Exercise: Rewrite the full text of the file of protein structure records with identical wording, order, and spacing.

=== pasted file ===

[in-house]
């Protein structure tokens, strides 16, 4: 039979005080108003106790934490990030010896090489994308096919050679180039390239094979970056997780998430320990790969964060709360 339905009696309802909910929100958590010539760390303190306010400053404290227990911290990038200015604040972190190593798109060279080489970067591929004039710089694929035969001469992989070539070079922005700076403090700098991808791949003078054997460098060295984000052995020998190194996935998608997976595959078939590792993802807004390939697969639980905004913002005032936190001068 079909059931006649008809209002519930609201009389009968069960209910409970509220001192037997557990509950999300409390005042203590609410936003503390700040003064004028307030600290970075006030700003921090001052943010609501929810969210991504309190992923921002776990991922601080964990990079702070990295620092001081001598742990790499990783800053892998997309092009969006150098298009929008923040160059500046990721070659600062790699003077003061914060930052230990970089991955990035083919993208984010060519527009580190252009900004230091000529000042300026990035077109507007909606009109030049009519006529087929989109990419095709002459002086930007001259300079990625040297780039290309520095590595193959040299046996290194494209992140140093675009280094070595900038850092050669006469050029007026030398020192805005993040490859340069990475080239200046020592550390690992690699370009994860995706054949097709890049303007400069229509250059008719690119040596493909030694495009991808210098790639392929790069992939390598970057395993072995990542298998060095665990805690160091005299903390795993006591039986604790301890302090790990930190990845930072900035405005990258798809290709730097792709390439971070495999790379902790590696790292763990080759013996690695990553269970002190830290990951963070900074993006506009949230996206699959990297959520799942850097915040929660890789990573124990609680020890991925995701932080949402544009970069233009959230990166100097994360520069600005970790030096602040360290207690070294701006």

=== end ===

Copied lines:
[in-house]
């Protein structure tokens, strides 16, 4: 039979005080108003106790934490990030010896090489994308096919050679180039390239094979970056997780998430320990790969964060709360 339905009696309802909910929100958590010539760390303190306010400053404290227990911290990038200015604040972190190593798109060279080489970067591929004039710089694929035969001469992989070539070079922005700076403090700098991808791949003078054997460098060295984000052995020998190194996935998608997976595959078939590792993802807004390939697969639980905004913002005032936190001068 079909059931006649008809209002519930609201009389009968069960209910409970509220001192037997557990509950999300409390005042203590609410936003503390700040003064004028307030600290970075006030700003921090001052943010609501929810969210991504309190992923921002776990991922601080964990990079702070990295620092001081001598742990790499990783800053892998997309092009969006150098298009929008923040160059500046990721070659600062790699003077003061914060930052230990970089991955990035083919993208984010060519527009580190252009900004230091000529000042300026990035077109507007909606009109030049009519006529087929989109990419095709002459002086930007001259300079990625040297780039290309520095590595193959040299046996290194494209992140140093675009280094070595900038850092050669006469050029007026030398020192805005993040490859340069990475080239200046020592550390690992690699370009994860995706054949097709890049303007400069229509250059008719690119040596493909030694495009991808210098790639392929790069992939390598970057395993072995990542298998060095665990805690160091005299903390795993006591039986604790301890302090790990930190990845930072900035405005990258798809290709730097792709390439971070495999790379902790590696790292763990080759013996690695990553269970002190830290990951963070900074993006506009949230996206699959990297959520799942850097915040929660890789990573124990609680020890991925995701932080949402544009970069233009959230990166100097994360520069600005970790030096602040360290207690070294701006």